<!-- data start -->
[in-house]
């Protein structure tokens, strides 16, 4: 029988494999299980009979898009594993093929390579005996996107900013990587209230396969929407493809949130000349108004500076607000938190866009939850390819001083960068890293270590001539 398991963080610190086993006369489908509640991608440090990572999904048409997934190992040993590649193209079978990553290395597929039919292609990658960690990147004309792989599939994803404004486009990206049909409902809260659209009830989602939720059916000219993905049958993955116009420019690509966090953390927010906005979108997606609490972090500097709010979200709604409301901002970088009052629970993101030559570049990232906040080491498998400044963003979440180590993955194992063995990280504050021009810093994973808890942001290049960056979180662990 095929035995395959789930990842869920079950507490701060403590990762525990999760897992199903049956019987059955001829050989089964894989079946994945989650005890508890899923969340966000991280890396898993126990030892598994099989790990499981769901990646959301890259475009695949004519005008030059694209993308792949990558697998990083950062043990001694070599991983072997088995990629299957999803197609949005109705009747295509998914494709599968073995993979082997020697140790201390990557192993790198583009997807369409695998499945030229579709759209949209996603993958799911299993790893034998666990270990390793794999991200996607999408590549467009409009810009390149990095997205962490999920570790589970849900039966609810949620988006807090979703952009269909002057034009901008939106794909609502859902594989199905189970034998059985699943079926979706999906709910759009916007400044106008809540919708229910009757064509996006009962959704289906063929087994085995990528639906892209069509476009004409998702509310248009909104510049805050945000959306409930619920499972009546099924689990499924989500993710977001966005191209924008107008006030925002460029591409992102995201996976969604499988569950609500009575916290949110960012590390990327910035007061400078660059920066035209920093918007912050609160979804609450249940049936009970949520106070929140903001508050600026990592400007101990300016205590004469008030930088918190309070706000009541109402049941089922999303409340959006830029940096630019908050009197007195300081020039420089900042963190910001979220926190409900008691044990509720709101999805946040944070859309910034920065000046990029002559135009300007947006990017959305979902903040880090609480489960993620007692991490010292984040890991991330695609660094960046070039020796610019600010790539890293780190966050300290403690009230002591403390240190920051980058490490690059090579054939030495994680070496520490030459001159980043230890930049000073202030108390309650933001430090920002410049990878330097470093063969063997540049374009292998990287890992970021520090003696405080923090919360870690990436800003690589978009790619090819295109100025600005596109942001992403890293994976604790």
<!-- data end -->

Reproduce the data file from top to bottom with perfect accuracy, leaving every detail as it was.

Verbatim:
[in-house]
């Protein structure tokens, strides 16, 4: 029988494999299980009979898009594993093929390579005996996107900013990587209230396969929407493809949130000349108004500076607000938190866009939850390819001083960068890293270590001539 398991963080610190086993006369489908509640991608440090990572999904048409997934190992040993590649193209079978990553290395597929039919292609990658960690990147004309792989599939994803404004486009990206049909409902809260659209009830989602939720059916000219993905049958993955116009420019690509966090953390927010906005979108997606609490972090500097709010979200709604409301901002970088009052629970993101030559570049990232906040080491498998400044963003979440180590993955194992063995990280504050021009810093994973808890942001290049960056979180662990 095929035995395959789930990842869920079950507490701060403590990762525990999760897992199903049956019987059955001829050989089964894989079946994945989650005890508890899923969340966000991280890396898993126990030892598994099989790990499981769901990646959301890259475009695949004519005008030059694209993308792949990558697998990083950062043990001694070599991983072997088995990629299957999803197609949005109705009747295509998914494709599968073995993979082997020697140790201390990557192993790198583009997807369409695998499945030229579709759209949209996603993958799911299993790893034998666990270990390793794999991200996607999408590549467009409009810009390149990095997205962490999920570790589970849900039966609810949620988006807090979703952009269909002057034009901008939106794909609502859902594989199905189970034998059985699943079926979706999906709910759009916007400044106008809540919708229910009757064509996006009962959704289906063929087994085995990528639906892209069509476009004409998702509310248009909104510049805050945000959306409930619920499972009546099924689990499924989500993710977001966005191209924008107008006030925002460029591409992102995201996976969604499988569950609500009575916290949110960012590390990327910035007061400078660059920066035209920093918007912050609160979804609450249940049936009970949520106070929140903001508050600026990592400007101990300016205590004469008030930088918190309070706000009541109402049941089922999303409340959006830029940096630019908050009197007195300081020039420089900042963190910001979220926190409900008691044990509720709101999805946040944070859309910034920065000046990029002559135009300007947006990017959305979902903040880090609480489960993620007692991490010292984040890991991330695609660094960046070039020796610019600010790539890293780190966050300290403690009230002591403390240190920051980058490490690059090579054939030495994680070496520490030459001159980043230890930049000073202030108390309650933001430090920002410049990878330097470093063969063997540049374009292998990287890992970021520090003696405080923090919360870690990436800003690589978009790619090819295109100025600005596109942001992403890293994976604790």